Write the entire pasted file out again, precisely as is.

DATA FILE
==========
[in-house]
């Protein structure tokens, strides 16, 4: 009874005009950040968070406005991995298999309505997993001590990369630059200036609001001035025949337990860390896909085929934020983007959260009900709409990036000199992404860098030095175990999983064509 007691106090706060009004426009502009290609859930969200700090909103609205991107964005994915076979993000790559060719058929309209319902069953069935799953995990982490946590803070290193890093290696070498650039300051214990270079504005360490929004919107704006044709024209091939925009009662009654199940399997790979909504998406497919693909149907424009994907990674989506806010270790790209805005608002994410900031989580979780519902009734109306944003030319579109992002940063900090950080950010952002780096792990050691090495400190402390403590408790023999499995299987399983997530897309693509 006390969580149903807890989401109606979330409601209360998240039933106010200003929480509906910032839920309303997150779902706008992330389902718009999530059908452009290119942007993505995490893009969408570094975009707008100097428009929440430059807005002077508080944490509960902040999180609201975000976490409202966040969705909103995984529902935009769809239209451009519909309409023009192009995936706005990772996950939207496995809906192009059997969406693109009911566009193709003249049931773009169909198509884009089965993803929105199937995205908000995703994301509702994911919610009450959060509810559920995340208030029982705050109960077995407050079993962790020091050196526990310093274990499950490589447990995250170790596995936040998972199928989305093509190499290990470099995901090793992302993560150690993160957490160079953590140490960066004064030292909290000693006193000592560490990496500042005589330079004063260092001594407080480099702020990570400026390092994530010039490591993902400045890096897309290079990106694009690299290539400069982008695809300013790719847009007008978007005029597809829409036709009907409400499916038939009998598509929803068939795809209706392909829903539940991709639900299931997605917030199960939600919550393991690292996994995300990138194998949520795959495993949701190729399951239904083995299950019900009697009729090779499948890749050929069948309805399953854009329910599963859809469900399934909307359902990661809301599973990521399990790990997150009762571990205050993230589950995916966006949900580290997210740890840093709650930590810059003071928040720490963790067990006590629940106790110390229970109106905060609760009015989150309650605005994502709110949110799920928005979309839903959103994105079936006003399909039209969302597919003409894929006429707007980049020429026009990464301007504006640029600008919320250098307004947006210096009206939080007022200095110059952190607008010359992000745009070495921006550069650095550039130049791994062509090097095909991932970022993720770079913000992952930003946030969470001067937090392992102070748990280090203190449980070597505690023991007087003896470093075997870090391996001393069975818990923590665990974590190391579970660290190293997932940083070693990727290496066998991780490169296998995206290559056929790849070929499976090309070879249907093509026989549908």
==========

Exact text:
[in-house]
């Protein structure tokens, strides 16, 4: 009874005009950040968070406005991995298999309505997993001590990369630059200036609001001035025949337990860390896909085929934020983007959260009900709409990036000199992404860098030095175990999983064509 007691106090706060009004426009502009290609859930969200700090909103609205991107964005994915076979993000790559060719058929309209319902069953069935799953995990982490946590803070290193890093290696070498650039300051214990270079504005360490929004919107704006044709024209091939925009009662009654199940399997790979909504998406497919693909149907424009994907990674989506806010270790790209805005608002994410900031989580979780519902009734109306944003030319579109992002940063900090950080950010952002780096792990050691090495400190402390403590408790023999499995299987399983997530897309693509 006390969580149903807890989401109606979330409601209360998240039933106010200003929480509906910032839920309303997150779902706008992330389902718009999530059908452009290119942007993505995490893009969408570094975009707008100097428009929440430059807005002077508080944490509960902040999180609201975000976490409202966040969705909103995984529902935009769809239209451009519909309409023009192009995936706005990772996950939207496995809906192009059997969406693109009911566009193709003249049931773009169909198509884009089965993803929105199937995205908000995703994301509702994911919610009450959060509810559920995340208030029982705050109960077995407050079993962790020091050196526990310093274990499950490589447990995250170790596995936040998972199928989305093509190499290990470099995901090793992302993560150690993160957490160079953590140490960066004064030292909290000693006193000592560490990496500042005589330079004063260092001594407080480099702020990570400026390092994530010039490591993902400045890096897309290079990106694009690299290539400069982008695809300013790719847009007008978007005029597809829409036709009907409400499916038939009998598509929803068939795809209706392909829903539940991709639900299931997605917030199960939600919550393991690292996994995300990138194998949520795959495993949701190729399951239904083995299950019900009697009729090779499948890749050929069948309805399953854009329910599963859809469900399934909307359902990661809301599973990521399990790990997150009762571990205050993230589950995916966006949900580290997210740890840093709650930590810059003071928040720490963790067990006590629940106790110390229970109106905060609760009015989150309650605005994502709110949110799920928005979309839903959103994105079936006003399909039209969302597919003409894929006429707007980049020429026009990464301007504006640029600008919320250098307004947006210096009206939080007022200095110059952190607008010359992000745009070495921006550069650095550039130049791994062509090097095909991932970022993720770079913000992952930003946030969470001067937090392992102070748990280090203190449980070597505690023991007087003896470093075997870090391996001393069975818990923590665990974590190391579970660290190293997932940083070693990727290496066998991780490169296998995206290559056929790849070929499976090309070879249907093509026989549908």